"Any impairment to the husband’s religious freedom is significantly outweighed by the harm both to the wife personally and to the public’s interest in protecting fundamental values such as equality rights and autonomous choice in marriage and divorce."

Meanwhile, the dissent puts up a warning flag right away by invoking the loathful m-word: "Canada’s adoption of multiculturalism and attachment to the fundamental values of freedom of conscience and religion and of the right to equality guarantee to all Canadians that the courts will remain neutral where religious precepts are concerned."

The other big warning flag is that he concludes with a quote from Gandhi. I have few hard and fast rules about life, but one of them is that anyone who concludes with a quote from Gandhi is a moron.

Though, to give the dissenter some credit, he does somehow talk himself into seeing his dissent as protecting a woman's right not to wear the hijab. He writes, "The courts may not use their secular power to penalize a [...] refusal to wear the veil." I would counter that he's just framing the issue wrong here; the question wouldn't ever be whether the court can intervene to punish a woman's refusal to wear the veil, but, in accordance with Canadian (and not multicultural) values, whether the court can intervene to protect her from having to wear the veil and submit. I think that this ruling will certainly help make such a legal attack on the hijab possible.

But then again, like I said, I'm no judge and will never be, so what do I know? With the Supreme Court's track record, they'll probably make an exception for Islam and use this ruling to force Catholic ordination of transgendered atheists.

Thursday, December 13, 2007

Let the bastard go

If you don't make even the slightest effort to house-break your puppy, is it right to punish him when he pees on your bed? I say no. As Cesar Millan could tell you, when dealing with animals and other primitive retards, it is your responsibility to strictly outline what is acceptable and what is not.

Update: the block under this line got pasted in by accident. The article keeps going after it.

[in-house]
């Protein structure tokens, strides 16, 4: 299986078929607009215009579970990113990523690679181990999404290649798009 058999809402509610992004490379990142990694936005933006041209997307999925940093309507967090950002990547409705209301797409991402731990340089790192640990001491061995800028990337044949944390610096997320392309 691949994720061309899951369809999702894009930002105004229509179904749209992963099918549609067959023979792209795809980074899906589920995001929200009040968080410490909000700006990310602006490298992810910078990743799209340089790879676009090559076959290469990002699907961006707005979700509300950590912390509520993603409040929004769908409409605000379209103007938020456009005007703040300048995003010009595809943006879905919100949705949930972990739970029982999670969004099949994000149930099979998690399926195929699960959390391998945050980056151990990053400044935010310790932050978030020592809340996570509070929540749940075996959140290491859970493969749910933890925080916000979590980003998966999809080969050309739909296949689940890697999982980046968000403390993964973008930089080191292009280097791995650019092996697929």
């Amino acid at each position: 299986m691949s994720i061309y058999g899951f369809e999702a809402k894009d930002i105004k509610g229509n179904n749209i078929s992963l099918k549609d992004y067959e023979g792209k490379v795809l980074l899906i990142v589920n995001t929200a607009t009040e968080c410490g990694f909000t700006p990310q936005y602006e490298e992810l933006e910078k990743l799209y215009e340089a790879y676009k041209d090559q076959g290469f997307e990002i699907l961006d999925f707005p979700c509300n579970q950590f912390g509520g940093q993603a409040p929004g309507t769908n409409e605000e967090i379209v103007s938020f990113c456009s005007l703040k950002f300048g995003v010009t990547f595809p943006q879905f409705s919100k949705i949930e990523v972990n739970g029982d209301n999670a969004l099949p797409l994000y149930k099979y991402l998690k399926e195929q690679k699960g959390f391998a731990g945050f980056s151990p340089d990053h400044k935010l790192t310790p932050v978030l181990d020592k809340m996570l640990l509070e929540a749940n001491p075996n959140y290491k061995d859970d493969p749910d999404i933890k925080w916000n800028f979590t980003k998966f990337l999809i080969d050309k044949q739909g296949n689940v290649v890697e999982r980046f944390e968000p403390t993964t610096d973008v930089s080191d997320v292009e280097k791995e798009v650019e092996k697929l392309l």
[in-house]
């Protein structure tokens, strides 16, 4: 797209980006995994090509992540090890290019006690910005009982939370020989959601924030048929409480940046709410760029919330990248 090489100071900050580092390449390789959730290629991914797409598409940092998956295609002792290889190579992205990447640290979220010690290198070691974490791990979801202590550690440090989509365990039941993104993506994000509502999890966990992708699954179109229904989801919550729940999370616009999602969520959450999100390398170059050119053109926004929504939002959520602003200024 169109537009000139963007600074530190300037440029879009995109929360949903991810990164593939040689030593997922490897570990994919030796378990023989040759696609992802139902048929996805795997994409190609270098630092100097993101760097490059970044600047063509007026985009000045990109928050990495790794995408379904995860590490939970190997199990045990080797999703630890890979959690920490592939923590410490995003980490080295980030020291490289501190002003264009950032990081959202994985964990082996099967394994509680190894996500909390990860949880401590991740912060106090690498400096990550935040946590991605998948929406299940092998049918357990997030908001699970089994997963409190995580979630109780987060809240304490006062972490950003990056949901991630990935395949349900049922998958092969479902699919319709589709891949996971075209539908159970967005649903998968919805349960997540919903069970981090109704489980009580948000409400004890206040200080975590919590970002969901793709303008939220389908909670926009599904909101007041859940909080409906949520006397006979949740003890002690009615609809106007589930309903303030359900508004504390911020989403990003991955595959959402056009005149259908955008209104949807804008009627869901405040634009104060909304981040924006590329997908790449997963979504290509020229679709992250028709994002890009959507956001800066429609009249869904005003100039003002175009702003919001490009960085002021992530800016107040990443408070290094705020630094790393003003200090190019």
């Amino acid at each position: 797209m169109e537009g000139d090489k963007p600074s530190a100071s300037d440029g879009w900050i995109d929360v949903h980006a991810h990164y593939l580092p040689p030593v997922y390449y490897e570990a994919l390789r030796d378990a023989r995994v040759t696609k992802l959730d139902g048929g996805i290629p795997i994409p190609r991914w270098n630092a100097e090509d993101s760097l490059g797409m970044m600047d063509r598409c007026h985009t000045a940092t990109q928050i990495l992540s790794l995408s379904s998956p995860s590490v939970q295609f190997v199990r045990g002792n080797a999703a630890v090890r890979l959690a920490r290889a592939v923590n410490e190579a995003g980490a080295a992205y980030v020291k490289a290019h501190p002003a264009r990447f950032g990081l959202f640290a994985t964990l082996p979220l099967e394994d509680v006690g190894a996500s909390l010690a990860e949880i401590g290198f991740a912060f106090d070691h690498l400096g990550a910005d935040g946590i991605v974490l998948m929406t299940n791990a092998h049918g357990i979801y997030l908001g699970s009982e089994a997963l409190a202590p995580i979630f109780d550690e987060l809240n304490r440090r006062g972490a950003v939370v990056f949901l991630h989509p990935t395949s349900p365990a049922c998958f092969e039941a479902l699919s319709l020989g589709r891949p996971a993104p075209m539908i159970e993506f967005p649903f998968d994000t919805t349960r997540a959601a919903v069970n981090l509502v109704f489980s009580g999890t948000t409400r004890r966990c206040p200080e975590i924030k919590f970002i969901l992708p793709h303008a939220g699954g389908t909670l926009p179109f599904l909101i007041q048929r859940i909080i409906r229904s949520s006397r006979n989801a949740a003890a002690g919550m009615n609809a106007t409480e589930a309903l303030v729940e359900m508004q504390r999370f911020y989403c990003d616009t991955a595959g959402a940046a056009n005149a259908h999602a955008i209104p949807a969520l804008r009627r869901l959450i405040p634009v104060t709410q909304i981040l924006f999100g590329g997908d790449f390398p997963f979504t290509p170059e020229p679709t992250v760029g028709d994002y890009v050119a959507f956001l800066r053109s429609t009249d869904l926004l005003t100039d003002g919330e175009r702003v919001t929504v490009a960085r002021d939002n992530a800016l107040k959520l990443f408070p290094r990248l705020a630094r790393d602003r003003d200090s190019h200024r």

I think fairness requires Canada to adopt a similar standard in the case of the evil bastard who murdered his daughter. As hinted here, no effort was made before the murder by Canadian society or laws to impose Western values on the man. Just the opposite, in fact - he and his 'diverse' traditions were welcomed with open arms, invited to thrive in multicultural bliss. How can we punish him for simply doing what we've been encouraging him to do since he got here - that is to say, holding on to his traditional Muslim (i.e. wife-beating, honor-killing) values?

Some of you will respond that this, this very case, is our opportunity to assert ourselves, to make an example of him. Applesauce. This is just one extreme case, a murder. The message we'll be sending is 'be careful, don't hit them too hard.' The number of burqas and hijabs will only rise, since I remain convinced that their real purpose is to hide the bruises. Though I may be too charitable: the honor killings would likely continue, but now the unassimilated among us will know better than to call the cops afterwards (or to stage the scene as a hate-crime, complete with hastily-scrawled Bible verses, if they do).